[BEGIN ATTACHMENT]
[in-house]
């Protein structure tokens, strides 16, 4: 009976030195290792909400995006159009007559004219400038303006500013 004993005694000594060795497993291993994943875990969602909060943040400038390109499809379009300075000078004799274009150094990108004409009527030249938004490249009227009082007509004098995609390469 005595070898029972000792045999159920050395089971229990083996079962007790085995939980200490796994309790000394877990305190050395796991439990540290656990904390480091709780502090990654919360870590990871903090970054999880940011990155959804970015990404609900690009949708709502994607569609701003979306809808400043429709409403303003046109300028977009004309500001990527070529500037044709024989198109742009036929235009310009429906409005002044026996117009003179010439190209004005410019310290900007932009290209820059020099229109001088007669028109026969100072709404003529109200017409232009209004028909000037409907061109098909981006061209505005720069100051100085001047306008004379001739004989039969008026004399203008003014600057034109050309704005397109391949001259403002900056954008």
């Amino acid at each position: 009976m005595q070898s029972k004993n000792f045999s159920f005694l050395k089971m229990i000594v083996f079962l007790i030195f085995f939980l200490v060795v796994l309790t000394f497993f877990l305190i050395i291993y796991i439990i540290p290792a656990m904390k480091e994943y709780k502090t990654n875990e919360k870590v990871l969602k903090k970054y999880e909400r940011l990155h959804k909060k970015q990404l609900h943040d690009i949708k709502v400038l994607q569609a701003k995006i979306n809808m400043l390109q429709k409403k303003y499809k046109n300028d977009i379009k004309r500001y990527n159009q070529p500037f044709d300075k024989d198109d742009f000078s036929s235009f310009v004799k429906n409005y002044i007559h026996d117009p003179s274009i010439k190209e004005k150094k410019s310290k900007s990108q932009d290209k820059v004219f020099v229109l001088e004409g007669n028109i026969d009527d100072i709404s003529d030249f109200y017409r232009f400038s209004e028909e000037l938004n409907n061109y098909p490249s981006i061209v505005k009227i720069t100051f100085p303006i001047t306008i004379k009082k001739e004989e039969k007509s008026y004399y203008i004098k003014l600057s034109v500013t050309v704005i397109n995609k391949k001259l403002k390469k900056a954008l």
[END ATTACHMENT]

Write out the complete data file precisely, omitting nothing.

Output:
[in-house]
């Protein structure tokens, strides 16, 4: 009976030195290792909400995006159009007559004219400038303006500013 004993005694000594060795497993291993994943875990969602909060943040400038390109499809379009300075000078004799274009150094990108004409009527030249938004490249009227009082007509004098995609390469 005595070898029972000792045999159920050395089971229990083996079962007790085995939980200490796994309790000394877990305190050395796991439990540290656990904390480091709780502090990654919360870590990871903090970054999880940011990155959804970015990404609900690009949708709502994607569609701003979306809808400043429709409403303003046109300028977009004309500001990527070529500037044709024989198109742009036929235009310009429906409005002044026996117009003179010439190209004005410019310290900007932009290209820059020099229109001088007669028109026969100072709404003529109200017409232009209004028909000037409907061109098909981006061209505005720069100051100085001047306008004379001739004989039969008026004399203008003014600057034109050309704005397109391949001259403002900056954008």
């Amino acid at each position: 009976m005595q070898s029972k004993n000792f045999s159920f005694l050395k089971m229990i000594v083996f079962l007790i030195f085995f939980l200490v060795v796994l309790t000394f497993f877990l305190i050395i291993y796991i439990i540290p290792a656990m904390k480091e994943y709780k502090t990654n875990e919360k870590v990871l969602k903090k970054y999880e909400r940011l990155h959804k909060k970015q990404l609900h943040d690009i949708k709502v400038l994607q569609a701003k995006i979306n809808m400043l390109q429709k409403k303003y499809k046109n300028d977009i379009k004309r500001y990527n159009q070529p500037f044709d300075k024989d198109d742009f000078s036929s235009f310009v004799k429906n409005y002044i007559h026996d117009p003179s274009i010439k190209e004005k150094k410019s310290k900007s990108q932009d290209k820059v004219f020099v229109l001088e004409g007669n028109i026969d009527d100072i709404s003529d030249f109200y017409r232009f400038s209004e028909e000037l938004n409907n061109y098909p490249s981006i061209v505005k009227i720069t100051f100085p303006i001047t306008i004379k009082k001739e004989e039969k007509s008026y004399y203008i004098k003014l600057s034109v500013t050309v704005i397109n995609k391949k001259l403002k390469k900056a954008l």